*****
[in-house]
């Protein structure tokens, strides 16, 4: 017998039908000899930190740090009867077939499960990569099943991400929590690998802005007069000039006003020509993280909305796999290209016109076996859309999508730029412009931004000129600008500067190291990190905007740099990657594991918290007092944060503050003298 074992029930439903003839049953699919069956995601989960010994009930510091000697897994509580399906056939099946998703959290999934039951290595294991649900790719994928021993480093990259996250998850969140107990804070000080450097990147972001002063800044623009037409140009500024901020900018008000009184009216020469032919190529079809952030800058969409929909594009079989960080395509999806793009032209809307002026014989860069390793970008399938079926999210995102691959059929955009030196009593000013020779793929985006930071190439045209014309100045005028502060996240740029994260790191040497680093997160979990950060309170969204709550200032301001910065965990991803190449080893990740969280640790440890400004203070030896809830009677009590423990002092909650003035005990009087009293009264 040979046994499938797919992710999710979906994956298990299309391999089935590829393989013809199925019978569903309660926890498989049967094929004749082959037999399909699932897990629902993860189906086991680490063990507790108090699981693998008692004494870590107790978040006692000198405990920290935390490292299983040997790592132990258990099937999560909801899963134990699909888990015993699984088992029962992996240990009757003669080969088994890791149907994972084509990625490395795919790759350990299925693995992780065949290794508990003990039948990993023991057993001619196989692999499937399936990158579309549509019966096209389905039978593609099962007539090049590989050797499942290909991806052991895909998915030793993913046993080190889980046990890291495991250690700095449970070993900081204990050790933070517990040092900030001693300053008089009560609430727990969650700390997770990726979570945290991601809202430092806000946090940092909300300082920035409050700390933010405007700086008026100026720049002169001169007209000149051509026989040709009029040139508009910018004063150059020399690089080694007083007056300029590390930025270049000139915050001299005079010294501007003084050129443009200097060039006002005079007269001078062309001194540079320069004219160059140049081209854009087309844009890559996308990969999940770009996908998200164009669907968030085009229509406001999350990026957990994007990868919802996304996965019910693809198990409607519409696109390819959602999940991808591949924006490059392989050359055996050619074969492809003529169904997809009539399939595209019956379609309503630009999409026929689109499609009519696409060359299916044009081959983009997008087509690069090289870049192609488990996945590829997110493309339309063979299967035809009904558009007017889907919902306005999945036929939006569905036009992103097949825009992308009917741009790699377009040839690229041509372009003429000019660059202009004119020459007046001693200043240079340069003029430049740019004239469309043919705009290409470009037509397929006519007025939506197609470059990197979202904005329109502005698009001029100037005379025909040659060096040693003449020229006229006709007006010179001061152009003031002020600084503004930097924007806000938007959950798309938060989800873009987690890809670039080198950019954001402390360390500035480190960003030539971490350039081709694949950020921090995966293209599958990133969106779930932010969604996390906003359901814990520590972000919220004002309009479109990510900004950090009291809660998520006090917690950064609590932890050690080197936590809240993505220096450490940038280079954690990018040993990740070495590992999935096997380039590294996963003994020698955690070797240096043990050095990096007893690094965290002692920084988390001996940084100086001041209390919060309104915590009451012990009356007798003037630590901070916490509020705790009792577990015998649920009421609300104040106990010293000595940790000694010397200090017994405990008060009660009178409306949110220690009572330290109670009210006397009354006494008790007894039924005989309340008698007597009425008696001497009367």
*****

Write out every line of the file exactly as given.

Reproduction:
[in-house]
């Protein structure tokens, strides 16, 4: 017998039908000899930190740090009867077939499960990569099943991400929590690998802005007069000039006003020509993280909305796999290209016109076996859309999508730029412009931004000129600008500067190291990190905007740099990657594991918290007092944060503050003298 074992029930439903003839049953699919069956995601989960010994009930510091000697897994509580399906056939099946998703959290999934039951290595294991649900790719994928021993480093990259996250998850969140107990804070000080450097990147972001002063800044623009037409140009500024901020900018008000009184009216020469032919190529079809952030800058969409929909594009079989960080395509999806793009032209809307002026014989860069390793970008399938079926999210995102691959059929955009030196009593000013020779793929985006930071190439045209014309100045005028502060996240740029994260790191040497680093997160979990950060309170969204709550200032301001910065965990991803190449080893990740969280640790440890400004203070030896809830009677009590423990002092909650003035005990009087009293009264 040979046994499938797919992710999710979906994956298990299309391999089935590829393989013809199925019978569903309660926890498989049967094929004749082959037999399909699932897990629902993860189906086991680490063990507790108090699981693998008692004494870590107790978040006692000198405990920290935390490292299983040997790592132990258990099937999560909801899963134990699909888990015993699984088992029962992996240990009757003669080969088994890791149907994972084509990625490395795919790759350990299925693995992780065949290794508990003990039948990993023991057993001619196989692999499937399936990158579309549509019966096209389905039978593609099962007539090049590989050797499942290909991806052991895909998915030793993913046993080190889980046990890291495991250690700095449970070993900081204990050790933070517990040092900030001693300053008089009560609430727990969650700390997770990726979570945290991601809202430092806000946090940092909300300082920035409050700390933010405007700086008026100026720049002169001169007209000149051509026989040709009029040139508009910018004063150059020399690089080694007083007056300029590390930025270049000139915050001299005079010294501007003084050129443009200097060039006002005079007269001078062309001194540079320069004219160059140049081209854009087309844009890559996308990969999940770009996908998200164009669907968030085009229509406001999350990026957990994007990868919802996304996965019910693809198990409607519409696109390819959602999940991808591949924006490059392989050359055996050619074969492809003529169904997809009539399939595209019956379609309503630009999409026929689109499609009519696409060359299916044009081959983009997008087509690069090289870049192609488990996945590829997110493309339309063979299967035809009904558009007017889907919902306005999945036929939006569905036009992103097949825009992308009917741009790699377009040839690229041509372009003429000019660059202009004119020459007046001693200043240079340069003029430049740019004239469309043919705009290409470009037509397929006519007025939506197609470059990197979202904005329109502005698009001029100037005379025909040659060096040693003449020229006229006709007006010179001061152009003031002020600084503004930097924007806000938007959950798309938060989800873009987690890809670039080198950019954001402390360390500035480190960003030539971490350039081709694949950020921090995966293209599958990133969106779930932010969604996390906003359901814990520590972000919220004002309009479109990510900004950090009291809660998520006090917690950064609590932890050690080197936590809240993505220096450490940038280079954690990018040993990740070495590992999935096997380039590294996963003994020698955690070797240096043990050095990096007893690094965290002692920084988390001996940084100086001041209390919060309104915590009451012990009356007798003037630590901070916490509020705790009792577990015998649920009421609300104040106990010293000595940790000694010397200090017994405990008060009660009178409306949110220690009572330290109670009210006397009354006494008790007894039924005989309340008698007597009425008696001497009367």